White House Approves Black Box Technology in Vehicles

The White House has signed off on a plan requiring all cars and trucks manufactured in the future to come equipped with event data recorders (EDRs), or black boxes. Current estimates are that92 percent of vehicles today are already equipped with EDRs.  One expected change is that the new regulations requiring that all data is easily accessible and standardized from one manufacturer to another. Proprietary formats cause problems when attempting to access information quickly.


What Information do EDRs Record?


Many people, whether for business or personal reasons, are curious to know what kind of information these devices record. In addition to some privacy concerns, people simply want to know what information these devices reveal about their driving habits. They also want to know who has access to the information as well.


Most drivers are happy to learn that EDRs do not collect identifying information about the driver, do not run constantly, and do not recover conversations taking place inside the vehicle.


But, there is a fairly long list of things they do record, according to the National Highway Traffic Safety Administration (NHTSA). This list includes things like vehicle speed, brake activation prior to a crash, forces of impact, air bag deployment, seat belt usage, and engine throttle status. This information is often critical in determining the events leading up to and during a vehicle crash. It is also important information to have access to in the instance of a lawsuit or trial resulting from the crash or to have available for your personal or commercial auto insurance policy.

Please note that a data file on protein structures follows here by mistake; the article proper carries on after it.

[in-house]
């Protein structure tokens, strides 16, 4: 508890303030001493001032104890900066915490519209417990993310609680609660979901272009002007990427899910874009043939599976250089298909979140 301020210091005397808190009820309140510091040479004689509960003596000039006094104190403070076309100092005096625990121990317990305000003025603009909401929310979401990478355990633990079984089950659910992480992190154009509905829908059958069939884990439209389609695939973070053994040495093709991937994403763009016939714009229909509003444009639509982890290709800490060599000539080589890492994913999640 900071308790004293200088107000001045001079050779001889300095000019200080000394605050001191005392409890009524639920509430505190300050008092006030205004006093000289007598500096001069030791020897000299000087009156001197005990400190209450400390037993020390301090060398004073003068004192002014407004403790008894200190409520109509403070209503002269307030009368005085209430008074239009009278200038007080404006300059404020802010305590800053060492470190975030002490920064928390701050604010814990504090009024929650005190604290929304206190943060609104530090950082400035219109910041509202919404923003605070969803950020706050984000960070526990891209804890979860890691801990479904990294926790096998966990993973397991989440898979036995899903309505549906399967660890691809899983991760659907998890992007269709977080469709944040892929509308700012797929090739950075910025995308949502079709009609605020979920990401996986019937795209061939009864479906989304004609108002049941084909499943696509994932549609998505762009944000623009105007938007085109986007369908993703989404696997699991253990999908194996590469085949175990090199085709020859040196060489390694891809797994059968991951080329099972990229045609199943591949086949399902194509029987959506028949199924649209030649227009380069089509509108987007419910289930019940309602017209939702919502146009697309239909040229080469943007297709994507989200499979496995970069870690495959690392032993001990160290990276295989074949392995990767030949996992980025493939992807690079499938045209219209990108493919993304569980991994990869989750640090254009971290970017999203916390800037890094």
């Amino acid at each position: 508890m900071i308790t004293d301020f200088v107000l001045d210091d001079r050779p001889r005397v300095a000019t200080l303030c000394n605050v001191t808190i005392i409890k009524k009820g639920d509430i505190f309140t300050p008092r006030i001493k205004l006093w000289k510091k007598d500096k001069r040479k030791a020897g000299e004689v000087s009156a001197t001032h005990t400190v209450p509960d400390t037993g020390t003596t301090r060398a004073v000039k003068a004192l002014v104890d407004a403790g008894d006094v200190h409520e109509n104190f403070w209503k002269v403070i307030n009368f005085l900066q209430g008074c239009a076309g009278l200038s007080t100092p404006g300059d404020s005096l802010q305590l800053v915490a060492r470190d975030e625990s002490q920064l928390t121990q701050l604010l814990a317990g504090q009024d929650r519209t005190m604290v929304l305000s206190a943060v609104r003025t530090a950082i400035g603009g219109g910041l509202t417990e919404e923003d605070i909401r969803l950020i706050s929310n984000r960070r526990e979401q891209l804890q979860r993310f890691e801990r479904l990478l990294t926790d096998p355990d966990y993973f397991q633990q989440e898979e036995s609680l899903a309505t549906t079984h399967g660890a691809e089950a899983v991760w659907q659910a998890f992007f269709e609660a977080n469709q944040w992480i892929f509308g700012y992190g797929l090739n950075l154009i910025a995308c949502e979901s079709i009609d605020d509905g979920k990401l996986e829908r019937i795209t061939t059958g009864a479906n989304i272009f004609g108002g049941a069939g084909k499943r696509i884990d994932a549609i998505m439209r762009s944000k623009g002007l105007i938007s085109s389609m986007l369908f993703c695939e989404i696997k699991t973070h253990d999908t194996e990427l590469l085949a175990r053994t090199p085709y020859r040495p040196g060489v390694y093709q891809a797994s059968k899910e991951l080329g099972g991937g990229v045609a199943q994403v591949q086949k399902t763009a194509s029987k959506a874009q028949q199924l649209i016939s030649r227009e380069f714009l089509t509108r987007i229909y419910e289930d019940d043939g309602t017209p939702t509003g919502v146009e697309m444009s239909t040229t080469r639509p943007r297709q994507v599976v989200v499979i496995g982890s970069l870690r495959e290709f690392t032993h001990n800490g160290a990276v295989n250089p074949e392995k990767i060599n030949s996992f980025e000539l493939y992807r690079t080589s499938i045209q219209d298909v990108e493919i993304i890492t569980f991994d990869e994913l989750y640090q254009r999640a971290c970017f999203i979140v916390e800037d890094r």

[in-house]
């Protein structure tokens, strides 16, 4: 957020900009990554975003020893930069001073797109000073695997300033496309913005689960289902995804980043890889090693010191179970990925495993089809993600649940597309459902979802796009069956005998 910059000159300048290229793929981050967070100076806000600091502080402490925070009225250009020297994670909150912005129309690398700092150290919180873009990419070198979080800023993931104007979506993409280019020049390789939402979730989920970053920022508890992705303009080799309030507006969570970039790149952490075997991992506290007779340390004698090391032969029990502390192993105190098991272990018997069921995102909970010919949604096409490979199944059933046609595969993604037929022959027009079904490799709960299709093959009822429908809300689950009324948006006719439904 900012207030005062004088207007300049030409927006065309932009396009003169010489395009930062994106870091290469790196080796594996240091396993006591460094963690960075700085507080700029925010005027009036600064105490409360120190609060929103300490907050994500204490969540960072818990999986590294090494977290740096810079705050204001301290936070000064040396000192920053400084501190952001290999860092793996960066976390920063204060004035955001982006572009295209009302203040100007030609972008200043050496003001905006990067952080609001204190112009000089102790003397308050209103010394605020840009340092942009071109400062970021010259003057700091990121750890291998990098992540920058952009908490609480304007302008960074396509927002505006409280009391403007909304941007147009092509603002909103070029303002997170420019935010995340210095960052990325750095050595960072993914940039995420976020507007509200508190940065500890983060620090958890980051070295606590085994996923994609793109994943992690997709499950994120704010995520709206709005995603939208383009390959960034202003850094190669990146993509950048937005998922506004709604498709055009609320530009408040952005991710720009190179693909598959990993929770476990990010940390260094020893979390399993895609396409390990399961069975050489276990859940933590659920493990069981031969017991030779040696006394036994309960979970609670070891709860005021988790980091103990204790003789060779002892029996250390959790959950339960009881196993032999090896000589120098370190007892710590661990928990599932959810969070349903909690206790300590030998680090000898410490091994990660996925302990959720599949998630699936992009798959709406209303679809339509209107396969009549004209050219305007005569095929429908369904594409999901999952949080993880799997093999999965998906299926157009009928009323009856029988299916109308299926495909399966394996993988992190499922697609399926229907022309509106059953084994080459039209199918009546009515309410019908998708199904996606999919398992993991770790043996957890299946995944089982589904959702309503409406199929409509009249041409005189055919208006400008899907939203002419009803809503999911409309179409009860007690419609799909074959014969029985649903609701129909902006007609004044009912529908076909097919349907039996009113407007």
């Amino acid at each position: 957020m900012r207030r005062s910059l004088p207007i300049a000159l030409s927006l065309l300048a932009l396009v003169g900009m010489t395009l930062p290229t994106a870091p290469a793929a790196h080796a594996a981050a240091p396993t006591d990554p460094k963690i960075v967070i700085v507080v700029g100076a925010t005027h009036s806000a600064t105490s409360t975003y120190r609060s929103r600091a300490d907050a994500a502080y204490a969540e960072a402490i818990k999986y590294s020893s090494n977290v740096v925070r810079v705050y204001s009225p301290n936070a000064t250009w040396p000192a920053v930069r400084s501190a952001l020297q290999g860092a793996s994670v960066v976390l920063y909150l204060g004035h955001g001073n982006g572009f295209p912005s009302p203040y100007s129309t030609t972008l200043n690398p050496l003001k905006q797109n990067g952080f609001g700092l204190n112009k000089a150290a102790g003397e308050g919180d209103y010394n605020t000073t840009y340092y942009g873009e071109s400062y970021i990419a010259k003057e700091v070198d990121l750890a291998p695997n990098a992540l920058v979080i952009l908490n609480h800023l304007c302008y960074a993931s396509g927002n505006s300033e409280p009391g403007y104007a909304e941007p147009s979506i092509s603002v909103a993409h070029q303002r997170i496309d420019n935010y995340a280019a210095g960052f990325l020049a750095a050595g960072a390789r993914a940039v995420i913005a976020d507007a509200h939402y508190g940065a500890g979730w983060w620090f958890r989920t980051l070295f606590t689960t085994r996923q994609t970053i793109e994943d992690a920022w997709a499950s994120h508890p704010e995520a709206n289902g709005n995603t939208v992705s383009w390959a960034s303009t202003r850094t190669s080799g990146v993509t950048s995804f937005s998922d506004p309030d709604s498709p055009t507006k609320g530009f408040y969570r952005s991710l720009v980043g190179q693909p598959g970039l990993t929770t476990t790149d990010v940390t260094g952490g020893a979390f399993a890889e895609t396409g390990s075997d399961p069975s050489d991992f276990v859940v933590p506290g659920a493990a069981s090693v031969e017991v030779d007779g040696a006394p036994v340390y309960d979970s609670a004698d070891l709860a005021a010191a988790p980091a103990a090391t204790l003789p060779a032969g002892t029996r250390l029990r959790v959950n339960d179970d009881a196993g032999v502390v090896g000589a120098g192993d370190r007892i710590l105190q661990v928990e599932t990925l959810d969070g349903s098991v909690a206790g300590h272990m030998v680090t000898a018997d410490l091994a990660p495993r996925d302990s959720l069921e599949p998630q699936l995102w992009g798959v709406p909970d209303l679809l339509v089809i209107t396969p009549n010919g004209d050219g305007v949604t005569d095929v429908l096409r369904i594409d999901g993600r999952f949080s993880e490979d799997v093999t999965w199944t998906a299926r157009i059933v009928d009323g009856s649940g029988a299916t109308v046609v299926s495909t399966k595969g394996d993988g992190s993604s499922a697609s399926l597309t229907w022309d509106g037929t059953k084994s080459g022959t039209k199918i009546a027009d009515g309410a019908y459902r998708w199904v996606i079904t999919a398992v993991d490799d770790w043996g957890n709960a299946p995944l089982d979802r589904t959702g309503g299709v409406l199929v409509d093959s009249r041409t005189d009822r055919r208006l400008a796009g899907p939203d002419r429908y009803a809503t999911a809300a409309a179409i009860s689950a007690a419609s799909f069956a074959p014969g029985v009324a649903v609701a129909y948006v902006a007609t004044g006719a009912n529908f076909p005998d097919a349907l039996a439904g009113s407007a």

Concerns About Vehicle Black Boxes


While the White House has approved black boxes in vehicles, that doesn’t mean there aren’t legitimate concerns about what this means for drivers. The Electronic Frontier Foundation (EFF) has brought a few concerns to attention that are well worth considering.


Their concerns aren’t so much about problems with placing EDRs in vehicles as they are intended now, but about the lack of clarity about what can and cannot happen with black boxes in the future. They believe that it’s not enough to state that EDRs do not currently collect video, audio, or location-related data. The language of the bill needs to specifically prohibit the collection of this type of date. The EFF also believes that consumers have a right to know exactly what kind of data is gathered. Full disclosure is the only way to build a trusting relationship between consumers, car-makers, and the NHTSA.


The goal of using black box technology in vehicles is to collect information and gather data that will help make vehicles safer in the future. Consumers or business owners who choose to be active participants can do so with the understanding that they’re helping car-makers build a better and safer car for tomorrow.